August 2014 Monthly Forecast


Visiting Mission to Europe and Africa

Expected Council Action

In August, the Council expects to travel to Belgium, the Netherlands, South Sudan, Somalia and Kenya. A briefing on this visiting mission is expected later in the month.


Council visiting missions have historically served a number of purposes, including preventive diplomacy, information gathering and support for mediation and peace processes. They have been a tool that the Council has used with greater frequency since the end of the Cold War: while there were fewer than a dozen such missions during the Cold War, the August mission will be the Council’s 48th visiting mission since 1992 and its second in 2014. (For more background on Council visiting missions, please see our 25 March 2014 Special Research Report, Security Council Working Methods: A Tale of Two Councils?, pp. 40-50.) 


The visiting mission will likely consist of stops in Europe (Belgium and the Netherlands) and Africa (South Sudan, Somalia and Kenya). While the UK has taken the lead in organising the trip, there will be co-leaders for each of the different segments of the mission. At press time, it appeared that the visiting mission might emphasise the role of women in conflict prevention, conflict resolution and peacebuilding, as well as the harmful impact of sexual violence in conflict. This focus would be in keeping with resolution 2122 of October 2013, in which the Council “expresses its intention to make the implementation of the Council’s women, peace and security mandate a focus on one of its periodic field visits in advance of the 2015 High-Level Review” of the implementation of resolution 1325, the Council’s first thematic resolution on women, peace and security. 


The mission’s first leg, co-led by Australia and the UK, will be in Belgium, where the Council is expected to visit World War I battlefields. The purpose of this part of the mission is to commemorate the 100th anniversary of the outbreak of World War I and pay tribute to those who lost their lives in the conflict.


The next part of the mission, a trip to The Hague, will be co-led by Chile and Luxembourg. In The Hague, Council members will engage with officials from international courts and tribunals there, possibly including the International Criminal Court and the International Court of Justice. The purpose of these interactions will be to discuss lessons learned with respect to efforts to combat impunity. In addition, there will probably be a meeting with officials from the Organisation for the Prohibition of Chemical Weapons (OPCW), during which Council members will discuss with the OPCW its work in Syria.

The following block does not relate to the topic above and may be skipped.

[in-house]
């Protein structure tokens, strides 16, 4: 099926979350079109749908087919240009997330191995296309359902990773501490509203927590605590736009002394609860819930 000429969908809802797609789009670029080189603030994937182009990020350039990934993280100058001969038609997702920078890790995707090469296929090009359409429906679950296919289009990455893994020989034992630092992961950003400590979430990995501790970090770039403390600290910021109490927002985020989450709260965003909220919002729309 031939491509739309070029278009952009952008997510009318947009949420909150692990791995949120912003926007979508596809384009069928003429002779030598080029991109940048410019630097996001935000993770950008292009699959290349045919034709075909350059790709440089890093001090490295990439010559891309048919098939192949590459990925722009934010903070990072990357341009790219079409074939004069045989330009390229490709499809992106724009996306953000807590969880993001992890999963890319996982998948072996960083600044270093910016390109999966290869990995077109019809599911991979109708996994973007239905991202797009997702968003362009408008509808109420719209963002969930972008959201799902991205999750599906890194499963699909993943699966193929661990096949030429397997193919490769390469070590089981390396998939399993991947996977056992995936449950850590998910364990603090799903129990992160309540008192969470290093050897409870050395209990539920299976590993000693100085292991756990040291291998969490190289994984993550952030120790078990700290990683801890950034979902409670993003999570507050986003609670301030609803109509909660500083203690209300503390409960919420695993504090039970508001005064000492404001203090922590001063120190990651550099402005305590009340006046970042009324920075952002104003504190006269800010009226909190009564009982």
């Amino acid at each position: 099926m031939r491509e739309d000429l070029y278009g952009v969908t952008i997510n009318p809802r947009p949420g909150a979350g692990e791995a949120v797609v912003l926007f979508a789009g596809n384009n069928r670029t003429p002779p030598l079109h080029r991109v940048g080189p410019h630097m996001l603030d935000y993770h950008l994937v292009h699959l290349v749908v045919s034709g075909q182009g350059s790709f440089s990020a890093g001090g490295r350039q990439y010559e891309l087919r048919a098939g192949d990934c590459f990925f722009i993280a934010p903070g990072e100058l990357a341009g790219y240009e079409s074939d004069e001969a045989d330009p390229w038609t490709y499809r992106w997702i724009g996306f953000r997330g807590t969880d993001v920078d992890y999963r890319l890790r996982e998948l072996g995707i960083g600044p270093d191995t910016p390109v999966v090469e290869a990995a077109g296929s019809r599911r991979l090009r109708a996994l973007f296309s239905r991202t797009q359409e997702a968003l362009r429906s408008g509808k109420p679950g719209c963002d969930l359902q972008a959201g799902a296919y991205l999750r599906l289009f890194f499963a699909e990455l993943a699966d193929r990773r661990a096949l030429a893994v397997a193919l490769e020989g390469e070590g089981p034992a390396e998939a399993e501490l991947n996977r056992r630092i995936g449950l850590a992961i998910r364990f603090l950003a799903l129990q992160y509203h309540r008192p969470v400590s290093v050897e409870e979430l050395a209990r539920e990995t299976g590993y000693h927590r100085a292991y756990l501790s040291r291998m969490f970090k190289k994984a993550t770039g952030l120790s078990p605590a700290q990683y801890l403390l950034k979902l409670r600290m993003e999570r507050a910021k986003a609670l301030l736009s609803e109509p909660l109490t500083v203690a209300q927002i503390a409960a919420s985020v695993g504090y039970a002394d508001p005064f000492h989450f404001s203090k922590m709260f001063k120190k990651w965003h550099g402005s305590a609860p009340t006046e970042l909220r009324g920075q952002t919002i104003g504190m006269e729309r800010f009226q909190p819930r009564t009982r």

South Sudan

Rwanda and the US are co-leaders of the South Sudan part of the mission, where Council members are expected to engage with the government, humanitarian actors, the UN Mission in South Sudan (UNMISS) and civil society, including women’s groups. They will likely express concern about the security, political and humanitarian situation in the country and reiterate the need for all parties to the conflict to cease hostilities. Council members may also express to the parties their concerns about restrictions of movement on UNMISS, while condemning attacks on UNMISS personnel. They are also expected to visit one of the UN facilities providing protection for internally displaced persons.

Somalia and Kenya

The Somalia-Kenya leg of the trip will be co-led by Nigeria and the UK. In Somalia, Council members are expected to meet with the government, the UN Assistance Mission in Somalia (UNSOM), the AU Mission in Somalia (AMISOM) and civil society (also including women’s groups). They expect to receive an update on how UNSOM and AMISOM are fulfilling their respective mandates. There will likely be interest among Council members in learning about the military campaign against Al-Shabaab. When interacting with the government, Council members may be interested in receiving an update on the implementation of the arms embargo. Concerns will also probably be expressed by Council members about the humanitarian situation in the country.

In Nairobi, it appears that the Council will meet with the Intergovernmental Authority on Development, which is mediating the South Sudan peace talks in Addis Ababa. Other meetings in Nairobi are possible, though not confirmed, including with the Sudan People’s Liberation Movement in Opposition, which has been engaged in a civil war with the government of South Sudan since 15 December 2013. 

UN Documents on Visiting Mission to Europe and Africa

Security Council Resolutions
29 May 2014 S/RES/2158 This was a resolution renewing the mandate of UNSOM for one year.
27 May 2014 S/RES/2155 This resolution revised the mandate of UNMISS to focus on protection of civilians, facilitation of humanitarian access and human rights verification and monitoring.
5 March 2014 S/RES/2142 This resolution extended the partial lifting of the arms embargo on Somalia until 25 October 2014.
31 October 2000 S/RES/1325 This was the resolution on women, peace and security, in particular expressing the Council’s willingness to incorporate a gender perspective into peacekeeping missions, calling on all parties to protect women and girls from gender-based violence and to put an end to impunity for such crimes.
Secretary-General’s Reports
25 July 2014 S/2014/537 This was Secretary-General’s report on South Sudan.
12 May 2014 S/2014/330 This was a report from the Secretary-General on UNSOM.
Security Council Meeting Records
22 May 2014 S/PV.7181 This was a briefing on Somalia by Nicholas Kay, the Special Representative and head of UNSOM.
12 May 2014 S/PV.7172 This was the briefing by Ban on his trip to South Sudan.